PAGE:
T., after all, had referred us. She had been one of our first clients. A combination of: a shared aesthetic appreciation of the beauty of chance encounters, plus a common love of jazz (which is after all improvisation in space on the spot), was what led to us meeting T in the first place. ‘I’ve been looking for you,’ T had said. ‘To do the design for my new company. When I break out to do my own company, you’re my designers: I just know.’

‘And that’s how a thing starts, sometimes.’

The Baltic Room rebrand was cool. Was fun to be a part of the process of seeing things update, and guiding the identity redesign by the usual process of ours. We just ask a lot of questions, at the start. It’s like 90% of the whole design project is happening at he start. You have to have that thrashing period so everyone can get the point where they can be honest and say what they really want to say instead of trying to please someone else at the table.

Somewhere along the way there’s a harmony that you can find… I guess design is like music in that regard, too… it just comes into shape on the spot when the mood is right and the people are in the spirit of being ‘on,’ intellectually and creatively, to do the jam, together.

I want to give people a chance to think clearly and long-term, so they don’t have to redo everything later.

Thought of it for two reasons this week.

  • One: I’m working on a few more issues of S P A C E to round out our Autumn 2019 collection, which includes stuff from the Baltic States visit , and
  • Two: I always liked electronica but I kind of can’t get over this:

Despite myself, I like it.

A Philosophy of the Moment · Creativity & Innovation · Desk Notes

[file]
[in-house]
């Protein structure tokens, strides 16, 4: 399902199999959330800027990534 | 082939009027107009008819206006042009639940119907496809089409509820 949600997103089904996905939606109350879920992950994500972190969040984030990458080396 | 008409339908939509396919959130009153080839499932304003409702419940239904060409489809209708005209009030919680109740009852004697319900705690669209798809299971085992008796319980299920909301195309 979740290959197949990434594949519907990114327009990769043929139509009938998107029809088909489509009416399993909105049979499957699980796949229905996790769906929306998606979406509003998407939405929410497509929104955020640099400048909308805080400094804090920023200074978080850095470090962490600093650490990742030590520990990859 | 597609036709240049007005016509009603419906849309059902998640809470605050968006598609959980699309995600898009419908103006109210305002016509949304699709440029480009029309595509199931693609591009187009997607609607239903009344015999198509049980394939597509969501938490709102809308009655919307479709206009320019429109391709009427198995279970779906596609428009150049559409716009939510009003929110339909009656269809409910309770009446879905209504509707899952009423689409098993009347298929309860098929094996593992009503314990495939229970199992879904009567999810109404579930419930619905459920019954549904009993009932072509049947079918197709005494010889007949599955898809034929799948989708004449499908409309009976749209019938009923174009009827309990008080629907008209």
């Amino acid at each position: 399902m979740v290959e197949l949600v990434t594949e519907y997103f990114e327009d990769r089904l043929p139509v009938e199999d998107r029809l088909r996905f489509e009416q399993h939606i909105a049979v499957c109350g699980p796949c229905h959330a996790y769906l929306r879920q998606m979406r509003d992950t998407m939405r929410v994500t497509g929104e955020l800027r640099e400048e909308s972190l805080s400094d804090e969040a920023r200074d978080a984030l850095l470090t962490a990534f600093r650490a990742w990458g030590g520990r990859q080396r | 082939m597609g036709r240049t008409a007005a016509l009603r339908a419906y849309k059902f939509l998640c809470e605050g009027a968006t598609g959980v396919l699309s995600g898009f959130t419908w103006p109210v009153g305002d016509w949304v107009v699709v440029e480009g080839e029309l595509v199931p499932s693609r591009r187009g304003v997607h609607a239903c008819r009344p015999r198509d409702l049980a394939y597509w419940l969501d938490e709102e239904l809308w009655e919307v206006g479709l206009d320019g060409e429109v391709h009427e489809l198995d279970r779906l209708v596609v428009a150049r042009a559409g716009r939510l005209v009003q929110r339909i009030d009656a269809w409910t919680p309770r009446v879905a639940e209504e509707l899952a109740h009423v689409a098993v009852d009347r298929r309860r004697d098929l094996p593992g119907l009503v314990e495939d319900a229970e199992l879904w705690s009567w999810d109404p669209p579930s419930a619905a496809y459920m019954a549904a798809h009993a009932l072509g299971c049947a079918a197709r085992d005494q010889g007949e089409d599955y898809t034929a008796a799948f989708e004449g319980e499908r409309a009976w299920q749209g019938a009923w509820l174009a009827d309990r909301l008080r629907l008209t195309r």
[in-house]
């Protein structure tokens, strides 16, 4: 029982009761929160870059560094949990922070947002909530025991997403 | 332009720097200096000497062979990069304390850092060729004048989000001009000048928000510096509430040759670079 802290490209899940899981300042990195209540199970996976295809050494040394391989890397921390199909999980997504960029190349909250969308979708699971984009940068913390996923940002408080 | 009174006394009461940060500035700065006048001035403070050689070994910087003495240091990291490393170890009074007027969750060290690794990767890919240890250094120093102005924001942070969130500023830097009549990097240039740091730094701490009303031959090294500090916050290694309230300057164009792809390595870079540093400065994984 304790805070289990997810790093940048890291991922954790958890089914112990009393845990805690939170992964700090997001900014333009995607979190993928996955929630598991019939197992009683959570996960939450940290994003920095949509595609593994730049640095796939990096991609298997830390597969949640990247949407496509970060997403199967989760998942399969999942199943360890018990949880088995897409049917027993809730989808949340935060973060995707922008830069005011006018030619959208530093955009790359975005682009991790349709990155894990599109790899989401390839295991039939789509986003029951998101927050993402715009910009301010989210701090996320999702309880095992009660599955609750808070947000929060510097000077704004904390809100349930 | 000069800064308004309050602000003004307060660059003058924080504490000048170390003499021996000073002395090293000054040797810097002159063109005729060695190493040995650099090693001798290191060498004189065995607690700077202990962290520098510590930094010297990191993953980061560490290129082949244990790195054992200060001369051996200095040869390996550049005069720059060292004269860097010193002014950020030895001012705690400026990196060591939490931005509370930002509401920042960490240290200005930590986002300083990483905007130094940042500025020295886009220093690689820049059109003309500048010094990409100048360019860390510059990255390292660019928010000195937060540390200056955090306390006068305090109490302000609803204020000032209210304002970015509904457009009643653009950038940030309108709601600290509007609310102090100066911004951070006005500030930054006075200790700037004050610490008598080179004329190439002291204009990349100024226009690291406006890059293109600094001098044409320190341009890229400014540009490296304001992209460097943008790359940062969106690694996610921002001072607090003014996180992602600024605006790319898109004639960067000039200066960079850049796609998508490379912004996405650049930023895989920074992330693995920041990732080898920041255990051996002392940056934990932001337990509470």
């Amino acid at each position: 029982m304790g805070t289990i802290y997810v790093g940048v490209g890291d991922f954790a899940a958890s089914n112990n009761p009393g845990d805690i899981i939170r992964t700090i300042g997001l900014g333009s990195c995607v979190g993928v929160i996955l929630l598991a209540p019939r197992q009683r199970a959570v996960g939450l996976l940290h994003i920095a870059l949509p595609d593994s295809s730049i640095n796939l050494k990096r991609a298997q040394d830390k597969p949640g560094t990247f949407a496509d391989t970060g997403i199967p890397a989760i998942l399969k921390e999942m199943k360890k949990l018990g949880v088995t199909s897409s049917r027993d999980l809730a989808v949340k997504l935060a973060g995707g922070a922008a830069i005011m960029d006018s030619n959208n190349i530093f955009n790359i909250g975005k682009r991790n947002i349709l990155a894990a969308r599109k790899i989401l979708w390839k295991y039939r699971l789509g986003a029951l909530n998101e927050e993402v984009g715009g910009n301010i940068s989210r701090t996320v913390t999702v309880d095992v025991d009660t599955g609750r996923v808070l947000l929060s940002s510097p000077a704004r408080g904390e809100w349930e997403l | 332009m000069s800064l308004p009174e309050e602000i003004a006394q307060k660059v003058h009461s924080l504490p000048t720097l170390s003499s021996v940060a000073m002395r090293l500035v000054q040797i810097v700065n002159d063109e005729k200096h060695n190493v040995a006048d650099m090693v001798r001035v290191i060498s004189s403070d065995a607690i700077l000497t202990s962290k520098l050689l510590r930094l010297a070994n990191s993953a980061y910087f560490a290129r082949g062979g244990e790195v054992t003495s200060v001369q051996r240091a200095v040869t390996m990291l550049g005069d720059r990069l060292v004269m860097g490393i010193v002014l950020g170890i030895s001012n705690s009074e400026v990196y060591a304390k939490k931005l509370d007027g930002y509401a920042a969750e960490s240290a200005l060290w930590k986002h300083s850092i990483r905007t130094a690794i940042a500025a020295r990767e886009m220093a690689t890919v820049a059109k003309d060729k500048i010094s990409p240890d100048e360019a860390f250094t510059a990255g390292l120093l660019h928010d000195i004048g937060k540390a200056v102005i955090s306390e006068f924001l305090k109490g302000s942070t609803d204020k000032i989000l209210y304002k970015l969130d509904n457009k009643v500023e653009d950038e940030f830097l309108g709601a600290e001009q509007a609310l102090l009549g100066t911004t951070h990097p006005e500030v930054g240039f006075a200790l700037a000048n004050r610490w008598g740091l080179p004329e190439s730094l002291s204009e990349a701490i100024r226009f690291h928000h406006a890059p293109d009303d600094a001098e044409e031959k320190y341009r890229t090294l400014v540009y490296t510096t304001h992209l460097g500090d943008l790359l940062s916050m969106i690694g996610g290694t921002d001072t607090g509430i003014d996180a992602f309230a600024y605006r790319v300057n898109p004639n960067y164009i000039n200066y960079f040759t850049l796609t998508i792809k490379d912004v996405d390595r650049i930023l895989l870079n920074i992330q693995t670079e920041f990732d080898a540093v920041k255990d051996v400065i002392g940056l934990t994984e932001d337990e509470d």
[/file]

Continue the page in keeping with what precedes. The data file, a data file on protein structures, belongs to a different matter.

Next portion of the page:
Naming and brand identity design for software developers Matchbox

1 2‘OUR NEW NAME AND BRAND reflects how we’ve grown over the past three years from a research focused company to what we’re all about today: creating truly unique custom mobile solutions for our clients. You guys really helped us out with finding our niche.’ —Richard Stott, Matchbox Mobile, Brighton & Seattle 2008

 

A Philosophy of the Moment · Creativity & Innovation · Desk Notes · In Việt Nam

One Fish, Blue Fish for Miyabi Japanese Restaurant

In 2006, DK did this.

 

Creating a Japanese restaurant’s brand identity

A JAPANESE RESTAURANT IN the TUKWILA, WA area asked us to design a new brand identity when they realized they wanted a change.  They’d been in business for a while, but wanted a new image.

Still, Miyabi wasn’t 100% sure what story it wanted to tell through the rebrand and design for the new look. In addition to a menu, we also created a series of ads to run in local hotel directories, and Japanese-language telephone directories, too. We made a winter holiday postcard with this design, too, which was a lot of fun!

Design Kompany came up with the total brand image: a custom typeface for ‘Miyabi,’ custom illustrations, the color palette, and the typefaces to pair with the new logo. At first the owners of this Tukwila restaurant thought they might like a sleek, Japanese bistro look that would be upscale and posh. But after talking with Design Kompany, it became clear that “young people looking for a fancy date spot” just isn’t Miyabi’s target audience.

Families come here. Local regulars. And business folks who happen to be in the area, which is near Sea-Tac airport.“After going through [the questionnaire] with you guys,” Miyabi co-owner Hisako Shirakura said, “we realized we want a look that says ‘we’re fun.’

“We want people to know they can come here and have a nice time. And… we want to surprise them.”

“Quirky, in other words? A little… off-center?”

“Exactly!”

So we brought to the team Design Kompany illustrator Aaron Barker. “I was really enthusiastic about working with Design Kompany on a sushi restaurant’s logo,” he says. Aaron drew the fish and created the font for “Miyabi”.

I tried many ‘style’ concepts, from sketchy pencil to crisp vector graphics, abstracted letterforms to kawaii, or ‘Japanese cute.’ I’ve spent a lot of time around fish my whole life, visiting aquariums, commercial fishing… And in high school I even took a workshop with the famous fish illustrator Ray Troll. –DK illustrator Aaron Barker.

Keep an eye out for more from this up and coming artist, who sometimes signs his drawings “Aaron Bee.”

New business cards for Miyabi came out at the end of 2006.